One of the nicest things about visiting Chincoteague is you can get pretty much anywhere on Main Street by foot.

There are lots of shops, but one that caught my eye immediately was a bookstore. It caught my daughters’ eyes, too, because the bulk of their souvenir money ended up in its cash register till.

Sundial Books carries both new and used books. The shop is housed in a historic building, and taking the narrow staircase upstairs to browse the complete collection is just one of the perks of shopping there.

While you’re looking around, make sure to check out the serigraphs by artist Erick Sahler. Much of his artwork depicts landmarks from the Eastern Shore. I may have gotten something for my new house.

Capt. Barry’s Back Bay Cruises, 6262 Marlin Street

A trip to Chincoteague was on our itinerary for last year’s spring break, but the baby I was due to have that same spring was making life miserable, so we opted to cancel our plans.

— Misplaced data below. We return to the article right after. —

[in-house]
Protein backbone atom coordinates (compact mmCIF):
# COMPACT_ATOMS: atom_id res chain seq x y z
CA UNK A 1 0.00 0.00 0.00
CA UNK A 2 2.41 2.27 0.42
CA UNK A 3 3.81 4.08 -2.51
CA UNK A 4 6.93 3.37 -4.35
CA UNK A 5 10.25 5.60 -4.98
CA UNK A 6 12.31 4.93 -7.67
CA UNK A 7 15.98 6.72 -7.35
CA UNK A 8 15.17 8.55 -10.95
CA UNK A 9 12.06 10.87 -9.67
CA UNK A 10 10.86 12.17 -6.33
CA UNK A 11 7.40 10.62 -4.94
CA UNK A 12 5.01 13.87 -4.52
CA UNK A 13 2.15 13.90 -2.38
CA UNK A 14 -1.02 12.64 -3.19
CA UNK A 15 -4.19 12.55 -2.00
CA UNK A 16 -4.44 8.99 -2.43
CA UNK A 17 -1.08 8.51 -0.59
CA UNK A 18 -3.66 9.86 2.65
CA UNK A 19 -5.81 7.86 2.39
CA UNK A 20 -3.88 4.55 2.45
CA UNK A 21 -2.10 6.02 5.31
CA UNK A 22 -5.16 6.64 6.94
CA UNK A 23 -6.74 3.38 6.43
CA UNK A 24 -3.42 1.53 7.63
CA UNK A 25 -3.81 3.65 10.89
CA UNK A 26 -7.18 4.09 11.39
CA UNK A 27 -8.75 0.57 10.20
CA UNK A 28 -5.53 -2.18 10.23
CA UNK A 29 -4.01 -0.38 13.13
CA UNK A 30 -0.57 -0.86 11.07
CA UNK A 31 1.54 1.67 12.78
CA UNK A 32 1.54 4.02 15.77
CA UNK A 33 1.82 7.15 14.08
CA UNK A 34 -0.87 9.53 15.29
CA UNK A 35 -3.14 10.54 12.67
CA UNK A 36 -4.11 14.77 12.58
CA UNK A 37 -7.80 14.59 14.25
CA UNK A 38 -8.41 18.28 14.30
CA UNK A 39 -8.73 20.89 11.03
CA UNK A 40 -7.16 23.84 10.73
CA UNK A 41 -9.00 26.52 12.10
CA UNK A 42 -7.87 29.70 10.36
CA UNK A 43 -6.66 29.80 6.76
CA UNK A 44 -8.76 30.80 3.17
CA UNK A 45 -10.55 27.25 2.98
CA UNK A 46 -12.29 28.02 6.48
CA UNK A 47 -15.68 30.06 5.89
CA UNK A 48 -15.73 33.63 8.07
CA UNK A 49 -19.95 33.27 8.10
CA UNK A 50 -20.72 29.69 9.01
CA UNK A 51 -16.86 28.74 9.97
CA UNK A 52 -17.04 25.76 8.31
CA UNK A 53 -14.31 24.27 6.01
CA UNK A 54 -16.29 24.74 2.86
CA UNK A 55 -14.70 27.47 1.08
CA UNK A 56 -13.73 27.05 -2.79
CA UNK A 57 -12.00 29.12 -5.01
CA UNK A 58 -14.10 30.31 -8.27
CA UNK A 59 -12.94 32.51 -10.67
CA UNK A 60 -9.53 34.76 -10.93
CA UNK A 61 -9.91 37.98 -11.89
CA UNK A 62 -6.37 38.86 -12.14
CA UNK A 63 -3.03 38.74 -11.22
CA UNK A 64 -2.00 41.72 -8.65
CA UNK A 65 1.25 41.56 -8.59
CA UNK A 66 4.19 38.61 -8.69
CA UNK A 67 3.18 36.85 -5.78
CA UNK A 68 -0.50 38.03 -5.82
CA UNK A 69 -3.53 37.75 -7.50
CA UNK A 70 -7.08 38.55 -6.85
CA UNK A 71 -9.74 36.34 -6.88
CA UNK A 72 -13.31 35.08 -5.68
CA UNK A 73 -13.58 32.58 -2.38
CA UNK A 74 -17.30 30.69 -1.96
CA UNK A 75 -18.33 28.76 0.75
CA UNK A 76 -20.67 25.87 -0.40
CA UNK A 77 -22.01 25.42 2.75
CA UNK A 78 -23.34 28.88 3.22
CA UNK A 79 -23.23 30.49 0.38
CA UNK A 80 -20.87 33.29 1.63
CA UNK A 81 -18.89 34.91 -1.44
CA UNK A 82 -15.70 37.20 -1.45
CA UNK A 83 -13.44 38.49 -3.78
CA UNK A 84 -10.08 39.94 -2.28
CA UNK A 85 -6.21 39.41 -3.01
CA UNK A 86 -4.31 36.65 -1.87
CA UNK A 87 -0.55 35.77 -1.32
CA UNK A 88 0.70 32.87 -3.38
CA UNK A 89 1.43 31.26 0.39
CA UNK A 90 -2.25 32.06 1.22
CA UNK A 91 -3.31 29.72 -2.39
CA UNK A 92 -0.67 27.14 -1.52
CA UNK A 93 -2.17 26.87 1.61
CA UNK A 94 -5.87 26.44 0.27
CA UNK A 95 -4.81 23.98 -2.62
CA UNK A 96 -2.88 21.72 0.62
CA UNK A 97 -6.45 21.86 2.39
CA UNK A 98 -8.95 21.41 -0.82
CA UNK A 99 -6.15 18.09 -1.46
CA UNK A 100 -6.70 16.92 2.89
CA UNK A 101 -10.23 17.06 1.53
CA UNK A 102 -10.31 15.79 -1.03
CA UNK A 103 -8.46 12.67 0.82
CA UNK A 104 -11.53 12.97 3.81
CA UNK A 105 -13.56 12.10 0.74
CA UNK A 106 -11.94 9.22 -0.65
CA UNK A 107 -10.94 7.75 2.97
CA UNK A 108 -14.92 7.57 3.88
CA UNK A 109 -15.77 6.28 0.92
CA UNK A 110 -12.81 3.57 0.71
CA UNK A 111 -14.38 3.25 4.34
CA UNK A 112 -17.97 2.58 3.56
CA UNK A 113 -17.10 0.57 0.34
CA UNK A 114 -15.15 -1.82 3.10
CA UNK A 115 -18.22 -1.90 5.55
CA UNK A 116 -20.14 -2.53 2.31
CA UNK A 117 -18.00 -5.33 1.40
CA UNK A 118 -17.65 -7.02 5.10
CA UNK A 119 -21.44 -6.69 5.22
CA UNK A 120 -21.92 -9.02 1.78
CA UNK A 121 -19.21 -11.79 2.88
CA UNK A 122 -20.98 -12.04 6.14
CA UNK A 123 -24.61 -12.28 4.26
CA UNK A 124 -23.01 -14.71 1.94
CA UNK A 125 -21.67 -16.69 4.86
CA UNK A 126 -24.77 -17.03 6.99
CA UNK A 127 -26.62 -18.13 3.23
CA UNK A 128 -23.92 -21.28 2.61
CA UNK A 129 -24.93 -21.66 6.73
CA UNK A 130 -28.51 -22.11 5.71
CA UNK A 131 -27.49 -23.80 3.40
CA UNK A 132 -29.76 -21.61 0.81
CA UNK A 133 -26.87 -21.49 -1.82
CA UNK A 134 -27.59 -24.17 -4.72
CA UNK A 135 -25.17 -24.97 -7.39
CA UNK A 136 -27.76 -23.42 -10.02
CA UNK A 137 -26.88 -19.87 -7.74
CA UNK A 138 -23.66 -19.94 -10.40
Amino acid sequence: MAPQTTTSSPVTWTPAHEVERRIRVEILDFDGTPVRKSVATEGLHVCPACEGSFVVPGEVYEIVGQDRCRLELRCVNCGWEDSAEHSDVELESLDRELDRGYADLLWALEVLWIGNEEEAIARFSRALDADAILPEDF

It’s probably a good thing we stayed home, since we were scheduled to go on one of Capt. Barry’s cruises then, and as he told me when we met, the weather during that same week of 2018 was only highs in the 40s, windy, cold, and spitting rain much of the time.

We really lucked out this year, sunny and unseasonably warm for spring, with not a cloud in the sky. It was the perfect morning to be on the water.

If you have children 3 and 16, you really should take them on one of these eco-trips. Capt. Barry’s schtick is exactly the kind of entertainment that captivates a kid’s attention, from his conch-shell blowing skills to the Indiana Jones theme music that he blasts every time he puts his boat in drive.

He’s got a story for every seashell, crustacean or sailboat that crosses his path and makes learning an adventure. And for those of you interested in local trivia, he’s got your covered there, too. From the largest employer on the island (the Coast Guard, followed by the school system) to whose great-grandfather leased a particular oyster ground, you’ll find out all the tidbits that make life on Chincoteague unique.

Regulations limit his boat to six passengers. Call 757-336-6508 for reservations. Trips are two hours and his boat has a bathroom on board.

Bill’s Prime Seafood and Steaks, 4040 Main Street